Women more likely than men to rate themselves as excellent money managers – except Gen Z
Women are making headway with equality in everything from climbing the ladder at work to starting their own businesses, but young Generation Z women feel they aren’t as good with money as their mothers were, while Gen Z men feel more confident, indicates research*.
The research, which we commissioned to see how women feel about their finances in the lead up to International Women’s Day on March 8, indicates that overall, women are more likely than men to rate their finances as ‘excellent’, with a solid financial plan. Women tend to have a budget in place that they regularly stick to (24% of women compared to 21% of men). Meanwhile, only 1% of women say their financial planning is ‘poor’, and they don’t stick to a budget or have a plan of how to manage money, compared to 4% of men.
However Generation Z women don’t feel sorted with their finances, the research indicates. Women aged 18-24 were less likely to rate themselves as better with money than their mother was – at 33% compared to 40% for the 25-34 age group and 39% for the 35-44 age group. For Gen Z men, they felt more confident about handling finances than their dad, with 47% rating themselves as better than their fathers, compared to 35% for the 25-34 age group and 50% for the 35-44 age group.
Credit Simple spokesperson Emily Price said young Gen Z women are in fact quite savvy about money.
Credit Simple spokesperson Emily Price said handling personal finances had traditionally been seen as a male role, but women had rapidly caught up.
“We’re seeing young women coming through the ranks who are really ambitious about saving for retirement and acquiring property as soon as they can, intending to build wealth quickly,” Ms Price said.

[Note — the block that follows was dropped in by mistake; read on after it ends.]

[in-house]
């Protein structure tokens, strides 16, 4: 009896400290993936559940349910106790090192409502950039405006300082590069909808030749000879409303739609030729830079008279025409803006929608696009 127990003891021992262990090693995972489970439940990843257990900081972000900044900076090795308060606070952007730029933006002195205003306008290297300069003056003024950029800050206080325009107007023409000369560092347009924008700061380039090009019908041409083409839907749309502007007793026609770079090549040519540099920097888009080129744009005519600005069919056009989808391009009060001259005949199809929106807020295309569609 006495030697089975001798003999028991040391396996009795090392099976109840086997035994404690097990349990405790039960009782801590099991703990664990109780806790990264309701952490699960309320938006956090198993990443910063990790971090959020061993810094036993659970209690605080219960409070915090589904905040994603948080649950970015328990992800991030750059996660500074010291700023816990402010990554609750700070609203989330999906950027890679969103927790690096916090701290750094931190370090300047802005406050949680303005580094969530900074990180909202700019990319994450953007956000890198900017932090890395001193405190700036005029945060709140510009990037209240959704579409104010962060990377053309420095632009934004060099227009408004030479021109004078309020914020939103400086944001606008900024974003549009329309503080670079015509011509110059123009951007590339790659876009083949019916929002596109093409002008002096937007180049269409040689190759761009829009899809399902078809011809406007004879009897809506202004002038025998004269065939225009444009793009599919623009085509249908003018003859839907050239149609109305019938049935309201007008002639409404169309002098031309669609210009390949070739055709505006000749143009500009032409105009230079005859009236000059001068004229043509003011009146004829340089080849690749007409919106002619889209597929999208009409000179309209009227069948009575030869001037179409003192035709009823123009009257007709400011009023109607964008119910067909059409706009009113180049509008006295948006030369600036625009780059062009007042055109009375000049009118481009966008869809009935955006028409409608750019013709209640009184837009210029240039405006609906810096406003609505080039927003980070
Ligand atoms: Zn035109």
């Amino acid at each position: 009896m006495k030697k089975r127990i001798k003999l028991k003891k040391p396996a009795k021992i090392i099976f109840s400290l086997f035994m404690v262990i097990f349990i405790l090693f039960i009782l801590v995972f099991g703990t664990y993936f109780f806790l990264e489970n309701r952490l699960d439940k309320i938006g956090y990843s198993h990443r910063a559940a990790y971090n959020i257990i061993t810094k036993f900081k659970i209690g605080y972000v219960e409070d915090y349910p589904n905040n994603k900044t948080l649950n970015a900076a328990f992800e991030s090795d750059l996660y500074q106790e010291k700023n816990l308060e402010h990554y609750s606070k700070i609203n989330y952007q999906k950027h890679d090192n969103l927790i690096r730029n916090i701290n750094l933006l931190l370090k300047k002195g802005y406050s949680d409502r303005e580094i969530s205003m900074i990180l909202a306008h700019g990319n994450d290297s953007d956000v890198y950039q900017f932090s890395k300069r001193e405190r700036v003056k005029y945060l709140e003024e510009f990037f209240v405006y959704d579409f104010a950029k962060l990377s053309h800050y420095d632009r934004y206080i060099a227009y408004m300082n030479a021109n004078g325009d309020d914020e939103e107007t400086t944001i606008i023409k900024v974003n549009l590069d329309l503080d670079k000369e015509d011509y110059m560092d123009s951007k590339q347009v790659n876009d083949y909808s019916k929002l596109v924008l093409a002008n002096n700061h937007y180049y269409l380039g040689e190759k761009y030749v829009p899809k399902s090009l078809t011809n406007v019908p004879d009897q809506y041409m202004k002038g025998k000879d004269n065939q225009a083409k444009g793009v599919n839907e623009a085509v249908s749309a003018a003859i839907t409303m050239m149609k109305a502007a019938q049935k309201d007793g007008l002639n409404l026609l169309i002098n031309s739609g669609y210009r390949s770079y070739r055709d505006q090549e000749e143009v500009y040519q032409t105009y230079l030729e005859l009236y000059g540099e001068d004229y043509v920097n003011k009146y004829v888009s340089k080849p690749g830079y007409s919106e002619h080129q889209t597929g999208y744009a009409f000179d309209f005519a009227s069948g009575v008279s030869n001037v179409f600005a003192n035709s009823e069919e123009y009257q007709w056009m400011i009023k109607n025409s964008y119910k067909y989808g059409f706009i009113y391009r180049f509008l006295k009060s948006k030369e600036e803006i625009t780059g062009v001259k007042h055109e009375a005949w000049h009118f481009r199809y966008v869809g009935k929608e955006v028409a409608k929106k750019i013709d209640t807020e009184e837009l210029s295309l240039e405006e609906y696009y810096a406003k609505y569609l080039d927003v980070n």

“The skills are all there, and the knowledge is there; we just see this as a confidence gap. Women tend to be more reserved when it comes to blowing their own trumpet and claiming to be good at something, but the reality is that young Gen Z women are in fact quite savvy about money.
“When we look at average credit scores across all generations, women are higher at 712 compared to men at 696. Through our research and the analysis of credit scores, we can see the confidence gap between what Generation Z women perceive their financial skills to be versus their actual credit score, which is healthier than men.
“Your credit score generally improves with age, so start building a credit history while you’re young and get a solid foundation,” Ms Price said. “The good news for women is that credit scores don’t discriminate – being a financially responsible person and paying your bills in full and on time will yield results no matter what your gender.”
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Note: *Research commissioned by Credit Simple and conducted on 1,001 Australians in February 2018 by research company Pure Profile.